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Hoffmann, R. A wiki for the life sciences where authorship matters. Nature Genetics (2008)

Therapeutic evaluation of free and nanocapsule-encapsulated atovaquone in the treatment of murine visceral leishmaniasis.

The activities of free atovaquone (ATV) and of poly(D,L-lactide) nanocapsules loaded with the drug, in the treatment of mice with visceral leishmaniasis caused by Leishmania infantum, were compared. Each mouse was infected intravenously with 2x10(7) promastigotes, on day 0. On days 15, 17 and 19, most of the infected mice were treated either with free ATV, in a dimethylsulphoxide/cremophor/water mixture, or with the ATV-loaded nanocapsules (at, respectively, 0.2-1.6 and 0.125-1.0 mg ATV/kg, on each treatment day). The rest of the mice were left untreated, as controls. All the mice were killed on day 21 and dissected so that their livers and spleens could be weighed. The liver parasite burdens, evaluated using the Stauber method, indicated that the ATV-loaded nanocapsules were significantly more effective than the free drug. In nanocapsules, for example, a total dose of 3.0 mg ATV/kg reduced liver burdens by 71.3%, whereas treatment with a higher total dose of the free drug (4.8 mg/kg) only cut the number of liver parasites by 34.4%. The dose-response data indicated that livers would have been cleared of parasites if the nanocapsule preparation had been given as three doses each equivalent to 3 mg ATV/kg, whereas the maximum suppression possible with the free drug would have been about 61%, whatever the dose.[1]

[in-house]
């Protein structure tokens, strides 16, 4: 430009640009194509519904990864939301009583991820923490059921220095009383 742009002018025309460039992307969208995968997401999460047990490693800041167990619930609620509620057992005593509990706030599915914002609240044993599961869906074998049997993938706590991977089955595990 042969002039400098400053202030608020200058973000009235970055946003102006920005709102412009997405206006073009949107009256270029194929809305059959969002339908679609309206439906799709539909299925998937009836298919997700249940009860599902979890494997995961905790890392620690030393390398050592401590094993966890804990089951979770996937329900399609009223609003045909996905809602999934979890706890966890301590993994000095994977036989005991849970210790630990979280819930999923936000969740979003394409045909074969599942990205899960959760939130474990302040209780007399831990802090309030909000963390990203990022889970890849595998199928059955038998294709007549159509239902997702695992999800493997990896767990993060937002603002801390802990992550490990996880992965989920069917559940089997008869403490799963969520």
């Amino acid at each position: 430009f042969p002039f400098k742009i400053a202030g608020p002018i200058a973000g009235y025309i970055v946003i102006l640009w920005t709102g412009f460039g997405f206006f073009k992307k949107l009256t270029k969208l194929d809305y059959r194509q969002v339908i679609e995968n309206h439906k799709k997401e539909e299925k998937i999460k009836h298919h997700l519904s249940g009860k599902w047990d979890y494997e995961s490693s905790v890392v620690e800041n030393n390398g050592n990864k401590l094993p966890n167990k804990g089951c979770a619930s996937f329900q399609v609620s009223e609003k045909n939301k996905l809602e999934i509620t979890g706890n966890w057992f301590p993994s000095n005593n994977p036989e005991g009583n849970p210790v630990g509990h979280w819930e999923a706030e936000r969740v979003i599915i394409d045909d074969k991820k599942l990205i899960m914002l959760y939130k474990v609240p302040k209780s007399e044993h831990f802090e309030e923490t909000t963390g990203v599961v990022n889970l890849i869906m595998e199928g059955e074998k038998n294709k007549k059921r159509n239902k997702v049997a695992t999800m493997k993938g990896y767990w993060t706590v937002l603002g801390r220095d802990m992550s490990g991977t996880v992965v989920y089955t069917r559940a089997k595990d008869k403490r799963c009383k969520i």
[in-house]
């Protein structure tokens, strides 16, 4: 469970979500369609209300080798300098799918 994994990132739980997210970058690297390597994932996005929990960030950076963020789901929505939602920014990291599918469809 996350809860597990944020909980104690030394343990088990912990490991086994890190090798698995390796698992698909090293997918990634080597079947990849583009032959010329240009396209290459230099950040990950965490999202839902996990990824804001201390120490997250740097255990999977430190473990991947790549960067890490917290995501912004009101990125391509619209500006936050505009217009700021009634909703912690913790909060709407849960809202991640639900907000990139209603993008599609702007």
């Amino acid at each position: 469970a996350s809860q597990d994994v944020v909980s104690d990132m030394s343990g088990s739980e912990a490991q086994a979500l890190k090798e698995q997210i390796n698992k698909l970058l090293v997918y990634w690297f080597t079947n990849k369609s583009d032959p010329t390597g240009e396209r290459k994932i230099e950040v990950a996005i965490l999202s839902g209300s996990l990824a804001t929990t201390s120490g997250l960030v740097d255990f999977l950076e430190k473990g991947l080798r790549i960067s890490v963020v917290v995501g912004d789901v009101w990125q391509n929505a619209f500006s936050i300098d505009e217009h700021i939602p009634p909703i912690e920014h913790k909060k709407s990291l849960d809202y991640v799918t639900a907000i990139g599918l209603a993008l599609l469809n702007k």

1. Therapeutic evaluation of free and nanocapsule-encapsulated atovaquone in the treatment of murine visceral leishmaniasis. Cauchetier, E., Paul, M., Rivollet, D., Fessi, H., Astier, A., Deniau, M. Ann. Trop. Med. Parasitol. (2003) [Pubmed]
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